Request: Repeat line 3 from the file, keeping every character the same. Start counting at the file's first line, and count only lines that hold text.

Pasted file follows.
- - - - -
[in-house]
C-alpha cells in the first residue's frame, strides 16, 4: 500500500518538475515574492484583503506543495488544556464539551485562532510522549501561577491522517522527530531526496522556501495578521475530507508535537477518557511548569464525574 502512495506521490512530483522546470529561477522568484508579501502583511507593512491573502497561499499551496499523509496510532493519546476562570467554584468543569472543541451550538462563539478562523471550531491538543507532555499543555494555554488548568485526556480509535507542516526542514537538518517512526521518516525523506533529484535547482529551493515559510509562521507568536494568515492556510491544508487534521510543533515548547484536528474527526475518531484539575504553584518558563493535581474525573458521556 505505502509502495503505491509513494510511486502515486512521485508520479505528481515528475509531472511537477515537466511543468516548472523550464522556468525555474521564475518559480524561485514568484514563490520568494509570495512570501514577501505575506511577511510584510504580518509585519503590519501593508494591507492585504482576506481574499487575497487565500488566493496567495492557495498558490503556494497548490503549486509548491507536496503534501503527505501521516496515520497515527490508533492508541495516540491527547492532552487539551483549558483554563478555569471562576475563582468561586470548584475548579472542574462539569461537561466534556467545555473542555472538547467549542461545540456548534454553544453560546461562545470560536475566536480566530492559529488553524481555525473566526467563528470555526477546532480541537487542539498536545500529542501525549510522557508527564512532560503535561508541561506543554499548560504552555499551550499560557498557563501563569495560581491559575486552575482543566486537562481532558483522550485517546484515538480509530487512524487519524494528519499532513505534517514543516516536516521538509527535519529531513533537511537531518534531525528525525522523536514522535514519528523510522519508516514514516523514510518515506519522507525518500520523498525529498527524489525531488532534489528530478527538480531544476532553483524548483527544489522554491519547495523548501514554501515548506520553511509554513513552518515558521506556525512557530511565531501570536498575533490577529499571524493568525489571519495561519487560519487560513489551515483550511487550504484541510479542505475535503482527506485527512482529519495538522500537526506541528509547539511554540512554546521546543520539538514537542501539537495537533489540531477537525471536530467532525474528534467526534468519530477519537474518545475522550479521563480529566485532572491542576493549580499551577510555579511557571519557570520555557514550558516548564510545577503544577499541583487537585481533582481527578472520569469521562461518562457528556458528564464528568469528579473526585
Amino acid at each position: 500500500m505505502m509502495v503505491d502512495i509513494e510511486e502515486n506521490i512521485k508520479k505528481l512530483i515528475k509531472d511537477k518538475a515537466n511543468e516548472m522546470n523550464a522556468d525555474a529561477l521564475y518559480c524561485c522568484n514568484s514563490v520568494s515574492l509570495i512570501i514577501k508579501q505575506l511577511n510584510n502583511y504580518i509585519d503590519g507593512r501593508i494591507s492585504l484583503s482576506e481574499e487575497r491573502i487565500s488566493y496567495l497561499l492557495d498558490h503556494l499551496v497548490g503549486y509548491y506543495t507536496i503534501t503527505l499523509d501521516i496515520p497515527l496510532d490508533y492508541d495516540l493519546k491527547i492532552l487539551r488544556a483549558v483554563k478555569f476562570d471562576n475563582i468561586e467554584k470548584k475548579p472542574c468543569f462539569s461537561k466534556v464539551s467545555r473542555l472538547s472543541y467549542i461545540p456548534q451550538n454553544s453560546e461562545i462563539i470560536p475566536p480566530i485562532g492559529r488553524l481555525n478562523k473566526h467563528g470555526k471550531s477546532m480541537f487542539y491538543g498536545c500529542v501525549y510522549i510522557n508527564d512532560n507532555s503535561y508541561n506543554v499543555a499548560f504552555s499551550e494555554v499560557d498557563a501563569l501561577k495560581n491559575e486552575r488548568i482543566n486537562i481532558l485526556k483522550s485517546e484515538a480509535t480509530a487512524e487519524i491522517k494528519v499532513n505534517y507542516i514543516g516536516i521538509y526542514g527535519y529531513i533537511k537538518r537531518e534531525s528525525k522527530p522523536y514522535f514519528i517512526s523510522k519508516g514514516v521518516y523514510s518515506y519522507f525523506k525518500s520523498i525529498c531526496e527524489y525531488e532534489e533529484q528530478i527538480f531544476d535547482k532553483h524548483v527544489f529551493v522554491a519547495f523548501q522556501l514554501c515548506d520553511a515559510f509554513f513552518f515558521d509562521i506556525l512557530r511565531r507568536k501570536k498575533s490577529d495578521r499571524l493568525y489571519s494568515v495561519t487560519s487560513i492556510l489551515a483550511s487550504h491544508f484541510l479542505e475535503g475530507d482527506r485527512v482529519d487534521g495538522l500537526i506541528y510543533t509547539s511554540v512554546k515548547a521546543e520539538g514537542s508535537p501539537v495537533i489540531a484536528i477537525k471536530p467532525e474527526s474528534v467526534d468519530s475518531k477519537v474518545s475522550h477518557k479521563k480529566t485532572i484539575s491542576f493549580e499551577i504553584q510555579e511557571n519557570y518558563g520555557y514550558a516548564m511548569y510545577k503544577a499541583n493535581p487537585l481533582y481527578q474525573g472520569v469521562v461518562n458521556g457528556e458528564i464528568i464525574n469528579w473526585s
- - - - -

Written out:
Amino acid at each position: 500500500m505505502m509502495v503505491d502512495i509513494e510511486e502515486n506521490i512521485k508520479k505528481l512530483i515528475k509531472d511537477k518538475a515537466n511543468e516548472m522546470n523550464a522556468d525555474a529561477l521564475y518559480c524561485c522568484n514568484s514563490v520568494s515574492l509570495i512570501i514577501k508579501q505575506l511577511n510584510n502583511y504580518i509585519d503590519g507593512r501593508i494591507s492585504l484583503s482576506e481574499e487575497r491573502i487565500s488566493y496567495l497561499l492557495d498558490h503556494l499551496v497548490g503549486y509548491y506543495t507536496i503534501t503527505l499523509d501521516i496515520p497515527l496510532d490508533y492508541d495516540l493519546k491527547i492532552l487539551r488544556a483549558v483554563k478555569f476562570d471562576n475563582i468561586e467554584k470548584k475548579p472542574c468543569f462539569s461537561k466534556v464539551s467545555r473542555l472538547s472543541y467549542i461545540p456548534q451550538n454553544s453560546e461562545i462563539i470560536p475566536p480566530i485562532g492559529r488553524l481555525n478562523k473566526h467563528g470555526k471550531s477546532m480541537f487542539y491538543g498536545c500529542v501525549y510522549i510522557n508527564d512532560n507532555s503535561y508541561n506543554v499543555a499548560f504552555s499551550e494555554v499560557d498557563a501563569l501561577k495560581n491559575e486552575r488548568i482543566n486537562i481532558l485526556k483522550s485517546e484515538a480509535t480509530a487512524e487519524i491522517k494528519v499532513n505534517y507542516i514543516g516536516i521538509y526542514g527535519y529531513i533537511k537538518r537531518e534531525s528525525k522527530p522523536y514522535f514519528i517512526s523510522k519508516g514514516v521518516y523514510s518515506y519522507f525523506k525518500s520523498i525529498c531526496e527524489y525531488e532534489e533529484q528530478i527538480f531544476d535547482k532553483h524548483v527544489f529551493v522554491a519547495f523548501q522556501l514554501c515548506d520553511a515559510f509554513f513552518f515558521d509562521i506556525l512557530r511565531r507568536k501570536k498575533s490577529d495578521r499571524l493568525y489571519s494568515v495561519t487560519s487560513i492556510l489551515a483550511s487550504h491544508f484541510l479542505e475535503g475530507d482527506r485527512v482529519d487534521g495538522l500537526i506541528y510543533t509547539s511554540v512554546k515548547a521546543e520539538g514537542s508535537p501539537v495537533i489540531a484536528i477537525k471536530p467532525e474527526s474528534v467526534d468519530s475518531k477519537v474518545s475522550h477518557k479521563k480529566t485532572i484539575s491542576f493549580e499551577i504553584q510555579e511557571n519557570y518558563g520555557y514550558a516548564m511548569y510545577k503544577a499541583n493535581p487537585l481533582y481527578q474525573g472520569v469521562v461518562n458521556g457528556e458528564i464528568i464525574n469528579w473526585s